There were some positive findings. But of the 20 FDA-authorized prescription digital therapeutics (PDTs) identified by researchers, only two met all the criteria for high-quality research. The results were published in Health Affairs.
The evidence supporting the safety and efficacy of 20 FDA-authorized prescription digital therapeutics (PDTs) is spotty, with 40% having no clinical studies corresponding with their FDA authorization and only 2 were supported by studies that met the criteria for quality research, according to a study published in this month’s issue of the
Corresponding author Sanket S. Dhruva, M.D., M.H.S, said in an interview with Managed Healthcare Executive that the study’s finding was not that the evidence is uniformly poor. Dhruva and his colleagues found, for example, that 90% of the PDTs were supported by one or more randomized controlled trial and all of them by studies with a clinical primary end point.The shortcoming, he said, was that most studies of the studies supporting PDTs were missing elements that would qualify them as producing rigorous evidence,
“It’s important to conduct a randomized trial, in multiple centers, that has, ideally, double blinding, as well as demographic factors that includes diverse patient populations,” he said. “We found that all of those didn’t package together as often as we’d like to see in order to be able to consider the evidence as reliable, as sturdy as possible, to have causal inference— that is, does the prescription digital therapeutic do what it is intended to do.”
Dhruva said individual PDTs would need to be judged on a case-by-case basis but that most of the PDTs in this review lacked the “rigorous evidence base that gives us confidence that if we see a positive result on a meaningful clinical end point, we can say, we believe, this really works.”
Dhruva, an assistant professor at the University of California, San Francisco (UCSF) School of Medicine and UCSF Medical Center, and his colleagues, also found that almost half (46.9%, or 46 of 98) of the nonpediatric studies conducted of PDTs had an upper age limit; the median of those limits was age 75. They noted in the discussion section of their Health Affairs article that with Congress considering a prescription digital benefit category for Medicare and Medicaid beneficiaries “prescription digital therapeutic studies could be required to demonstrate improved outcomes in populations representative of these beneficiaries.”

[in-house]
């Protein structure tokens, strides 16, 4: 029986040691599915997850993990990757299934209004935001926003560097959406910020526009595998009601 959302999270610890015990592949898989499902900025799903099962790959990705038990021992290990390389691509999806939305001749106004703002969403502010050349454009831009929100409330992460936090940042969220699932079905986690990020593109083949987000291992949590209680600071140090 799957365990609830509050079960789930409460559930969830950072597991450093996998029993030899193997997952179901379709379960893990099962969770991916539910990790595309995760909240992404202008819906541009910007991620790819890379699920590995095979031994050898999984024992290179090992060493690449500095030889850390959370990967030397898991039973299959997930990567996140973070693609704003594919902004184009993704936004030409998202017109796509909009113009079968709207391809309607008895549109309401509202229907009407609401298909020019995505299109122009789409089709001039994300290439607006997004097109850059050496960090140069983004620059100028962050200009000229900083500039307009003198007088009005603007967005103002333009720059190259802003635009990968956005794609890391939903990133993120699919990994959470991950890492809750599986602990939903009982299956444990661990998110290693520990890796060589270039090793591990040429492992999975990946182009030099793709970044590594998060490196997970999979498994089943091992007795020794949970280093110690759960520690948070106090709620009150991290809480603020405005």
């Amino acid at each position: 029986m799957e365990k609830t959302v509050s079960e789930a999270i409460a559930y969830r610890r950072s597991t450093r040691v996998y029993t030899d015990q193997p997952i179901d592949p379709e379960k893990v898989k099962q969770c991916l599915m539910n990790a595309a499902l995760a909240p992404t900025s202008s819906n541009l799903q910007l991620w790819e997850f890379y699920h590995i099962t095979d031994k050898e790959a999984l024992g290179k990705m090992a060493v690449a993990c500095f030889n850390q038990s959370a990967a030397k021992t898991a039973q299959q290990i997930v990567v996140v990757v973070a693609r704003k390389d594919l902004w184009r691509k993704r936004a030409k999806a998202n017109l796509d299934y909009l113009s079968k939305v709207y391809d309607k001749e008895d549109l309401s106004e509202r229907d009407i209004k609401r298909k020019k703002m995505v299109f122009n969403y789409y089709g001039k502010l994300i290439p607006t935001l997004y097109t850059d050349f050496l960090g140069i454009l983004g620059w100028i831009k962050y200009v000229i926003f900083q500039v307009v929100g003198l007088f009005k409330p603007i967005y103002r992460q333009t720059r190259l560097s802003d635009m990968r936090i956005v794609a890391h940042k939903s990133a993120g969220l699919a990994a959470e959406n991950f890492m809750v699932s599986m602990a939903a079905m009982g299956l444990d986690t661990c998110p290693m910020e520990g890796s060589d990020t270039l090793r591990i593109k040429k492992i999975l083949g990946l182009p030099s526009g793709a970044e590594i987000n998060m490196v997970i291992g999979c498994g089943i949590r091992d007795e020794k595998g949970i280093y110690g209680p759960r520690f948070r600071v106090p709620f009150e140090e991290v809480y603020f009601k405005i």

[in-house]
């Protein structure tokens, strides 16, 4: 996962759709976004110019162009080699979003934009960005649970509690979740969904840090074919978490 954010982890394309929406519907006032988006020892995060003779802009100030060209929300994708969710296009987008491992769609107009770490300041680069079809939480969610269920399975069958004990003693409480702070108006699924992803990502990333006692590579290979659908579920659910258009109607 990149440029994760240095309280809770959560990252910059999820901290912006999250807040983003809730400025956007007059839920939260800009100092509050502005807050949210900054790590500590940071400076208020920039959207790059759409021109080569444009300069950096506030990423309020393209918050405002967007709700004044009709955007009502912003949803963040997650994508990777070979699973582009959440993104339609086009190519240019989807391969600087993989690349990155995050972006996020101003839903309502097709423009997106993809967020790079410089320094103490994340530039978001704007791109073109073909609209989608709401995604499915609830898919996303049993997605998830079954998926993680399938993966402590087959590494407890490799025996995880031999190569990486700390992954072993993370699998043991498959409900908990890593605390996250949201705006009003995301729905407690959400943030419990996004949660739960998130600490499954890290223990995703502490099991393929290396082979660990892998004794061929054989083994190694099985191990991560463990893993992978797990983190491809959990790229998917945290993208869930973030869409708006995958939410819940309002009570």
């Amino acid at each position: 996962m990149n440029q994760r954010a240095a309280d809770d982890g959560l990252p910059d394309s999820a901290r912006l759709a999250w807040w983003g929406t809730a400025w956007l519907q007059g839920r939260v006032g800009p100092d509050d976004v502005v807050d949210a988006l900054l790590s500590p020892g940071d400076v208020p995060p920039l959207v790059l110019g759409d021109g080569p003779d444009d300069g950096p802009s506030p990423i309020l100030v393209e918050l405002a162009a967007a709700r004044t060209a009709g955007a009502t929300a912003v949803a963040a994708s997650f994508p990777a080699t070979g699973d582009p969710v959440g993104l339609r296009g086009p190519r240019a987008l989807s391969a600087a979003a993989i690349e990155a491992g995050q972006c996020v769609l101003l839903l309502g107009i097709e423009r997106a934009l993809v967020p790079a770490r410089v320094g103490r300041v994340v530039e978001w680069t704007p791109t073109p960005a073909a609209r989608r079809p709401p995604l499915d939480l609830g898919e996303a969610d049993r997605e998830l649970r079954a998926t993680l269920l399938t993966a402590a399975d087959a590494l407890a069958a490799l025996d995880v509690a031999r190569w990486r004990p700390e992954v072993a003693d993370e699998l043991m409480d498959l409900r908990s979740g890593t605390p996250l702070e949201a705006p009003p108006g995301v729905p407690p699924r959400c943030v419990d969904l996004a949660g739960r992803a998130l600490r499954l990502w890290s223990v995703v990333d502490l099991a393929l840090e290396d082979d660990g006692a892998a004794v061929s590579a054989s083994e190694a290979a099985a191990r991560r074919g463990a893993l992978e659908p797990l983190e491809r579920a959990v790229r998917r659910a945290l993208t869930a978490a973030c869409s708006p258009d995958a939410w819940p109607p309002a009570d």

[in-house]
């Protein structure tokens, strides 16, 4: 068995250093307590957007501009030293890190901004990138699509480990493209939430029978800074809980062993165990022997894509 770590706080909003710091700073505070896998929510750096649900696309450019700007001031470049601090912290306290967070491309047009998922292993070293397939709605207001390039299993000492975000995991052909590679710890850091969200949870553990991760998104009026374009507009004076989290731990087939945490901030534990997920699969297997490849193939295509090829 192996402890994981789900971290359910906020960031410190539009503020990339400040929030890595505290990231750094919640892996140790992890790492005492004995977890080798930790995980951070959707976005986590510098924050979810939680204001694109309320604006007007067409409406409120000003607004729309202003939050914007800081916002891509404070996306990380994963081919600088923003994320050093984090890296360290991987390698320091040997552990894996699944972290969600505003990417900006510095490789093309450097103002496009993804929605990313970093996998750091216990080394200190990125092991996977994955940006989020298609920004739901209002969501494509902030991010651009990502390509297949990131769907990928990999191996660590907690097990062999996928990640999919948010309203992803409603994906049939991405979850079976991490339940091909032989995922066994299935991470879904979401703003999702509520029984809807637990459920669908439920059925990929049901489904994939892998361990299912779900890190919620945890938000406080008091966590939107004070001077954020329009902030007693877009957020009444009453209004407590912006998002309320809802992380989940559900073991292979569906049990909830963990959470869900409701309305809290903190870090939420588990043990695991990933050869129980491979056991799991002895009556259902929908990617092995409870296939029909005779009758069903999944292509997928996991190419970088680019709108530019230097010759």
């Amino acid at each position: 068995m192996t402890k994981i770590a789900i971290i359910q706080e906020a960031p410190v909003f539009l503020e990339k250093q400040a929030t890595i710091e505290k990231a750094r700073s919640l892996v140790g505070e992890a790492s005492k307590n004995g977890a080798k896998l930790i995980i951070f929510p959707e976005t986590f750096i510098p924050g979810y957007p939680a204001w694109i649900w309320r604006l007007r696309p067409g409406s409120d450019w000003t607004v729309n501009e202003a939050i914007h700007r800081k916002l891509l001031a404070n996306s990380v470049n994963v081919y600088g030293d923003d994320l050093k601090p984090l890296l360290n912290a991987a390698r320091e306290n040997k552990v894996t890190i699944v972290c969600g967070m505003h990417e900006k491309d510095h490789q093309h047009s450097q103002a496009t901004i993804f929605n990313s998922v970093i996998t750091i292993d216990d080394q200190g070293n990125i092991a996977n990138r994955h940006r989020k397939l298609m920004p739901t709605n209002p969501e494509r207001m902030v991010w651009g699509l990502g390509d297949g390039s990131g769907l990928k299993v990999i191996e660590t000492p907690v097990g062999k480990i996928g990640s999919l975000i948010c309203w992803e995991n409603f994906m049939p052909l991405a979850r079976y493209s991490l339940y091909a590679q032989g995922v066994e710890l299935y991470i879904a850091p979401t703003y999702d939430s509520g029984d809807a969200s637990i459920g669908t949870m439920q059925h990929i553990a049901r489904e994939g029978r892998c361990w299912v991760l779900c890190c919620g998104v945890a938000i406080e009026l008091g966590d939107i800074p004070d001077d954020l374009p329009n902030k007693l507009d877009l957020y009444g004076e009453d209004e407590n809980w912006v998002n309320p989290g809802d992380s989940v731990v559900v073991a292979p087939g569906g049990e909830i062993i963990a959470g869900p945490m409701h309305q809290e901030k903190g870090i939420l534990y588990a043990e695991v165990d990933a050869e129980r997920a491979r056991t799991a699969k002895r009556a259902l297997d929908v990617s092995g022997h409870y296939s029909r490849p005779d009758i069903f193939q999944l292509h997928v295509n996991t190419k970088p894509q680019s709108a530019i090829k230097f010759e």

The researchers found that more than half of the studies did not have data on the study volunteers’ race and more than 80% did not report on their ethnicity.
Dhruva complimented FDA regulators working under the current rules that regulate PDTs as “software as a medical device,” but he said a separate FDA process for PDTs would help centralize information about the PDTs and increase the understanding of their safety and efficacy.
Dhruva conducted their study by identifying 20 PDTs that had been FDA authorized as of Nov. 29, 2022. They used a variety of source to identify them, including Express Scripts and CVS Caremark formularies, the Digital Therapeutics Alliance product library and an FDA product codes. None of the 20 had been authorized through the agency’s premarket approval, which has the highest requirements for evidence and is reserved for high-risk devices. Thirteen were authorized through the 501(k) pathway, which is used for low- to moderate-risk devices that the agency deems similar to previously approved devices. According to Dhruva and his colleagues, manufacturers are not required to provide clinical data but the FDA may ask for it. The other seven PDTs in the study were approved in the De Novo pathway, which is for low- to moderate-risk devices that don’t have FDA-approved predecessors. The most common indication was diabetes; 25% of the PDTs had a diabetes indication.
Their dragnet for studies related to the PDTs included searches of the FDA decision summaries related to the agency’s authorizations, ClinicalTrials.gov and Pubmed. They also searched the websites of the manufacturers for mentions of the studies. The end result was a cache of 117 studies of the 20 PDTs that could be analyzed for their strengths and weakness.
As Dhruva noted, the results were mixed. For example, three-quarters (59 of 79) of the studies that had been completed or terminated had results published in a peer-reviewed journal. Of the 179 primary end points studied, 83.2% (149) were clinical outcomes.
The shortcomings of the studies that Dhruva and his colleagues identified were lack of blinding: just 30% of the clinical studies of the PDT used blinding. They noted that although 40% of the PDTs were studied in randomized controlled trial, more than 60% did not report results on ClinicalTrials.gov.
When they organized the studies on per PDT basis, they found some positives: 18 of the 20 PDTs had been tested in at least one randomized controlled trial and 16 were evaluated in at least completed study were all the primary end points. But they also found that eight PDTs had not been evaluated in a blinded study and only two had a study that hit all the mark of a high -quality study: randomized, blinded, multicenter study, no language proficiency requirement, clinical primary end point and all the primary endpoints were met.